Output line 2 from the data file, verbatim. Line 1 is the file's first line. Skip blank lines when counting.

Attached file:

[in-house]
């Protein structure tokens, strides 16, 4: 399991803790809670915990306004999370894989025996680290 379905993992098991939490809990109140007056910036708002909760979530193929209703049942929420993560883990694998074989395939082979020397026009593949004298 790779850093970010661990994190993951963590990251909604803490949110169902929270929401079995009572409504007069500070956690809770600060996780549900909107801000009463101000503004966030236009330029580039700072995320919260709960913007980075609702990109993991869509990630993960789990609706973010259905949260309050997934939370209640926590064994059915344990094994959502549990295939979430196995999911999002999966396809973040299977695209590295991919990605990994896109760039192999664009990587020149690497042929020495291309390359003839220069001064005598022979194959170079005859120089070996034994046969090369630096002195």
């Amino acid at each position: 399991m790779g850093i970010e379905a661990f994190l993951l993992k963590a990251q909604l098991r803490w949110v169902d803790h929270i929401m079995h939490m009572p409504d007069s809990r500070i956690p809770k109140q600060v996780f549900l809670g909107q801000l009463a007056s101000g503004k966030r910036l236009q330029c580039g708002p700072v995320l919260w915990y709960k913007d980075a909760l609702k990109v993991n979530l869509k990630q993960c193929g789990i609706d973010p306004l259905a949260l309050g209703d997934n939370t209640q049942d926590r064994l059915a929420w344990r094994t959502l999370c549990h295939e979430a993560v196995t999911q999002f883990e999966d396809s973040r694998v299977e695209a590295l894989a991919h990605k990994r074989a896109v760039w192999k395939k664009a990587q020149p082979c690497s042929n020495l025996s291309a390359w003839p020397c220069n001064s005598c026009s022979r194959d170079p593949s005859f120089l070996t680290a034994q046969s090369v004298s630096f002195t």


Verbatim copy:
């Protein structure tokens, strides 16, 4: 399991803790809670915990306004999370894989025996680290 379905993992098991939490809990109140007056910036708002909760979530193929209703049942929420993560883990694998074989395939082979020397026009593949004298 790779850093970010661990994190993951963590990251909604803490949110169902929270929401079995009572409504007069500070956690809770600060996780549900909107801000009463101000503004966030236009330029580039700072995320919260709960913007980075609702990109993991869509990630993960789990609706973010259905949260309050997934939370209640926590064994059915344990094994959502549990295939979430196995999911999002999966396809973040299977695209590295991919990605990994896109760039192999664009990587020149690497042929020495291309390359003839220069001064005598022979194959170079005859120089070996034994046969090369630096002195």